Yahoo sends emails to bloggers with RSS feeds saying, hey if you put this icon on your weblog you'll get more subscribers. It's true you will. Then Feedster says the same thing, and Bloglines, etc etc. Hey I did it too, back when Radio was pretty much the only show in town, you can see the icon to the right, if you click on it, it tries to open a page on your machine so you can subscribe to it. I could probably take the icon down by now, most Radio users probably are subscribed to Scripting News, since it is one of the defaults. But it's there for old time sake, for now.
Anyway, all those logos, when will it end? I can't imagine that Microsoft is far behind, and then someday soon CNN is going to figure out that they can have their own branded aggregator for their own users (call me if you want my help, I have some ideas about this) and then MSNBC will follow, and Fox, etc. Sheez even Best Buy and Circuit City will probably have a "Click here to subscribe to this in our aggregator" button before too long.
That's the problem.
Now there is a solution, but it would require a bit of cooperation, something the so-called RSS "market" is famous for not doing. (Hehe.) Since I'm widely hailed as the Father of RSS (bear with me please) I would volunteer to coordinate this, raise the money, write the software and run the server, and make all the data public.
1. Ask the leading vendors, for example, Bloglines, Yahoo, FeedDemon, Google, Microsoft, and publishers, AP, CNN, Reuters, NY Times, Boing Boing, etc to contribute financially to the project, and to agree to participate once it's up and running.
2. Hire Bryan Bell to design a really cool icon that says "Click here to subscribe to this site" without any brand names. The icon is linked to a server that has a confirmation dialog, adds a link to the user's OPML file, which is then available to the aggregator he or she uses. No trick here, the technology is tried and true. We did it in 2003 with feeds.scripting.com.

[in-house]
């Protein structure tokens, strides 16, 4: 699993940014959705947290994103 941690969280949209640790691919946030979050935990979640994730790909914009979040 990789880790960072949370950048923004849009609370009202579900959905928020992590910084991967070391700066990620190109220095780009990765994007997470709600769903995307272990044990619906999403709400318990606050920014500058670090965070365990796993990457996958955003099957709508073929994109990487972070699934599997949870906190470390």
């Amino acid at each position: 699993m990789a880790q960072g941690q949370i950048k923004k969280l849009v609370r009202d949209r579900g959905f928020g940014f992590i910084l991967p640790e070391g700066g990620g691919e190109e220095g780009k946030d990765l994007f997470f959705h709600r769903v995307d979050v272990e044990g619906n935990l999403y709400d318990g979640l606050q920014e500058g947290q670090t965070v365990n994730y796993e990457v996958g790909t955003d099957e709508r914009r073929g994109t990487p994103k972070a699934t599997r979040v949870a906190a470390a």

3. Develop the software and release it as open source, with a license that permits anyone to operate a competitive service. This guarantees that the result of the contributions in #1 are shared widely, that there is no proprietary technology involved, and should the system we set up falter, it would be easy to set up another.
4. All the data maintained by the server would also be available in XML, publicly, allowing a myriad of applications to be developed by anyone who wants to. Steve Gillmor would hail it as the first step towards attention.xml, and it would be, and it would be cool. Imagine the Friendster-like service you could develop from a large database of people's subscriptions.
Anyway that's it. It's possible to solve the problem. Eventually I'm sure we will try to do so once our sites are sporting 35 different "subcribe here" buttons. Maybe that's sooner than you think.
Please only comment here if you support the proposal, if you have a different approach, hold on to it, or better yet, read through the archive of various syndication mail lists to see if it's already been discussed. I'm sure the approach I outlined works. Now the question is does the community of vendors want to solve the problem? We'll find out soon enough. If you want to express support privately, please send me an email. If there's enough interest, say three or four vendors who want to support this, I'll probably go ahead and start the project. If not we can wait a few months and look at it again.# Posted by Dave Winer on 1/12/05; 7:57:31 AM - --